Date of Completion
Roslyn Holly Fitch
Biological Psychology | Psychology
Several genetic linkage and epidemiological studies have provided strong evidence that DCDC2 is a candidate gene for developmental dyslexia, a disorder that impairs a person’s reading ability despite adequate intelligence, education, and socio-economic status. Studies investigating embryonic intra-ventricular RNA interference (RNAi) of Dcdc2, a rat homolog of the DCDC2 gene in humans, indicate disruptions in neuronal migration in the rat cortex during development. Interestingly, these anatomical anomalies are consistent with post mortem histological analysis of human dyslexic patients. Other rodent models of cortical developmental disruption have shown impairment in rapid auditory processing and learning maze tasks in affected subjects.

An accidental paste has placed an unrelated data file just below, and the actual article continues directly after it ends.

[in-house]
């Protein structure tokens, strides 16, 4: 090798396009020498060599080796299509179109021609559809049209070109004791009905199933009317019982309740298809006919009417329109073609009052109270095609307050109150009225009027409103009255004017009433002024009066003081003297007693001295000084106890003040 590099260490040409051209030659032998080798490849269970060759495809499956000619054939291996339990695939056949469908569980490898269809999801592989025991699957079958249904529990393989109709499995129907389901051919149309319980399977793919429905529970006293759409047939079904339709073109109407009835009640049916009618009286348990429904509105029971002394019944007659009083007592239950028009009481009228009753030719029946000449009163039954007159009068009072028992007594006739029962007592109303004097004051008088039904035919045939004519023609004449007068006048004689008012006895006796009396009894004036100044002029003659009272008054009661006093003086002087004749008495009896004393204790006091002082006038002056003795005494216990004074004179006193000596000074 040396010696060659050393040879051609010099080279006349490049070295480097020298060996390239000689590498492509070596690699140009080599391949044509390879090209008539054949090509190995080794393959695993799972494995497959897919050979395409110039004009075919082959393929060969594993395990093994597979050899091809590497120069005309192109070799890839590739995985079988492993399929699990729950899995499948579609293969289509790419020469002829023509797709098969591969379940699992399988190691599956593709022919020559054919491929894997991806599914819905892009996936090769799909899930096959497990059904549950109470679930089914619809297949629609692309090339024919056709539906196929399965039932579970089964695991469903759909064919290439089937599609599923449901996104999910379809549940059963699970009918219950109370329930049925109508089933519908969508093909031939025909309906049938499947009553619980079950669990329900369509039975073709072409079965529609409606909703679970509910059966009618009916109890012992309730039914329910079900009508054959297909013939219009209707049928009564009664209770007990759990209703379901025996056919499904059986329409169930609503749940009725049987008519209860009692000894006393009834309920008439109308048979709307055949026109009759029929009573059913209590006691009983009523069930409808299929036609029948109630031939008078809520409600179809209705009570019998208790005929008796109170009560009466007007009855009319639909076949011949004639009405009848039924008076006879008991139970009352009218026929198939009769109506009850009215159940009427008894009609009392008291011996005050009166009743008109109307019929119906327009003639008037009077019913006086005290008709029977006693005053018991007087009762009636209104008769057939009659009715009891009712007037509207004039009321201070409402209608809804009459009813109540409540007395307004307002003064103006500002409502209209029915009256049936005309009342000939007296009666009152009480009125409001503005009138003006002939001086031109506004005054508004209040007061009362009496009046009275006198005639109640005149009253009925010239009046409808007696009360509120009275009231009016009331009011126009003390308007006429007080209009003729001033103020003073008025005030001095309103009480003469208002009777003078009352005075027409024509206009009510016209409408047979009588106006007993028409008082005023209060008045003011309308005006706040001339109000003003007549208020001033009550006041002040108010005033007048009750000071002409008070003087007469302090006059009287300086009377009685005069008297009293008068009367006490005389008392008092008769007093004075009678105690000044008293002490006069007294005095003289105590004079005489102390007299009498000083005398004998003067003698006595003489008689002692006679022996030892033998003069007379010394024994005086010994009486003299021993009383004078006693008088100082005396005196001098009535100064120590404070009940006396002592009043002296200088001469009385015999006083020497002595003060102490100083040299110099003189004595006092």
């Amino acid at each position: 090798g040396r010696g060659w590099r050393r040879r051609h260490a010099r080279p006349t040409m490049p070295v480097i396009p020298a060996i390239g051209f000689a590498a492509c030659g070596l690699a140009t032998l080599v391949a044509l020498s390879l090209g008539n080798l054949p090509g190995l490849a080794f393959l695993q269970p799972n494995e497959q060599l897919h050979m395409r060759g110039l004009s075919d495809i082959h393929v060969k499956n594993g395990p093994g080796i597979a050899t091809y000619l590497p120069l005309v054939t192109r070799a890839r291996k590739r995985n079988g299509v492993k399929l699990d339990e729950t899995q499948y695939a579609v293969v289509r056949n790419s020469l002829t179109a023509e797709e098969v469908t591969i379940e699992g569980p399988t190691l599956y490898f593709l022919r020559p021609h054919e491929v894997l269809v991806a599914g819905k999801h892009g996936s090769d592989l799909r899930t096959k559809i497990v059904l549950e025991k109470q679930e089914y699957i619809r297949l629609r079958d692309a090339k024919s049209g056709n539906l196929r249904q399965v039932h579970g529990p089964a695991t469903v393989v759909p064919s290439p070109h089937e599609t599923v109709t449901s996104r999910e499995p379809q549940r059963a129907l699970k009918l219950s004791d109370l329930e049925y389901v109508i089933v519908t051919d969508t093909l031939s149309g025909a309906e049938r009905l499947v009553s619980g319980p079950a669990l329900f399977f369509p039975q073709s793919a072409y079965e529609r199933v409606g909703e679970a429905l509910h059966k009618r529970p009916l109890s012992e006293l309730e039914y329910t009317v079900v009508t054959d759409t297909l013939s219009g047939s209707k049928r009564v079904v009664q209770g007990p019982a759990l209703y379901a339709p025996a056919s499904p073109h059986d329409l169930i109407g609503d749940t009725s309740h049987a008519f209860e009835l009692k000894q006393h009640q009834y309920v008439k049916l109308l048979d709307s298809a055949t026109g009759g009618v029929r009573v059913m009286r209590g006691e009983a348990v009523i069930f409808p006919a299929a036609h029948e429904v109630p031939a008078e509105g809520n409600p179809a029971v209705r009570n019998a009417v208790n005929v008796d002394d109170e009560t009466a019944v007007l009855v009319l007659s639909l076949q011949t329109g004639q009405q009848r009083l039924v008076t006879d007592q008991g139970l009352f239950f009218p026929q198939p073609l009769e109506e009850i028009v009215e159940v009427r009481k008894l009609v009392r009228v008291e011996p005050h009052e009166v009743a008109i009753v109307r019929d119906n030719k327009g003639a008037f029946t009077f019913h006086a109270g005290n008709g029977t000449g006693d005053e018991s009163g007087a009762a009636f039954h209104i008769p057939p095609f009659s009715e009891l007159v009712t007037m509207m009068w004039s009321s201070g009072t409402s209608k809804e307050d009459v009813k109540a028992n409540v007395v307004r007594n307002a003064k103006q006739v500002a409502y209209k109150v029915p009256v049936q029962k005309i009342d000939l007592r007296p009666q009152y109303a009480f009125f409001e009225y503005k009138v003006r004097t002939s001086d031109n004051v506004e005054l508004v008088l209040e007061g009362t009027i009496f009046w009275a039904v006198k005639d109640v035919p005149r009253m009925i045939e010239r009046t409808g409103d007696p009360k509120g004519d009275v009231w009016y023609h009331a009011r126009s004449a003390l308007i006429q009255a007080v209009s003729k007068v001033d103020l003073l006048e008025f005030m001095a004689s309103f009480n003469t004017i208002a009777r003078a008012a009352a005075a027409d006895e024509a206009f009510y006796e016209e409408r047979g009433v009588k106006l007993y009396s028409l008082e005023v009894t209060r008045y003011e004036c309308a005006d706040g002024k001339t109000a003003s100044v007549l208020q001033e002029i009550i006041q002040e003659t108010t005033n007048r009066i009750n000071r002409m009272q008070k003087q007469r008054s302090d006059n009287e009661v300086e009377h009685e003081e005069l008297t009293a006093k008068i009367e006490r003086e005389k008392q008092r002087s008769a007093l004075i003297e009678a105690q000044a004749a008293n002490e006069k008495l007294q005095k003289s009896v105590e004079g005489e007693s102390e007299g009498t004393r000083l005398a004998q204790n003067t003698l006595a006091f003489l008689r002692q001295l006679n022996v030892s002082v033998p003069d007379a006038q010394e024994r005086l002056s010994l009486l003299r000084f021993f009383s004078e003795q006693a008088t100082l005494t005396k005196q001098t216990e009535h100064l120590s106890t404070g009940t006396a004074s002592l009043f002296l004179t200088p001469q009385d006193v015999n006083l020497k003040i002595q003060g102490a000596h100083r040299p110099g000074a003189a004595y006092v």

The current study investigates the rapid auditory processing abilities of mice heterozygous for Dcdc2 (one functioning Dcdc2 allele) and mice with a homozygous knockout of Dcdc2 (no functioning Dcdc2 allele). It is important to note that this genetic model for behavioral assessment is still in the pilot stage. However, preliminary results suggest that mice with a genetic mutation of Dcdc2 have impaired rapid auditory processing, as well as non-spatial maze learning and memory ability, as compared to wildtypes. By genetically knocking out Dcdc2 in mice, behavioral features associated with Dcdc2 can be characterized, along with other neurological abnormalities that may arise due to the loss of the functioning gene.
Truong, Dongnhu, "Behavioral Implications of Knockout for the Dyslexia-Risk Gene Dcdc2 in Mice" (2009). Honors Scholar Theses. 71.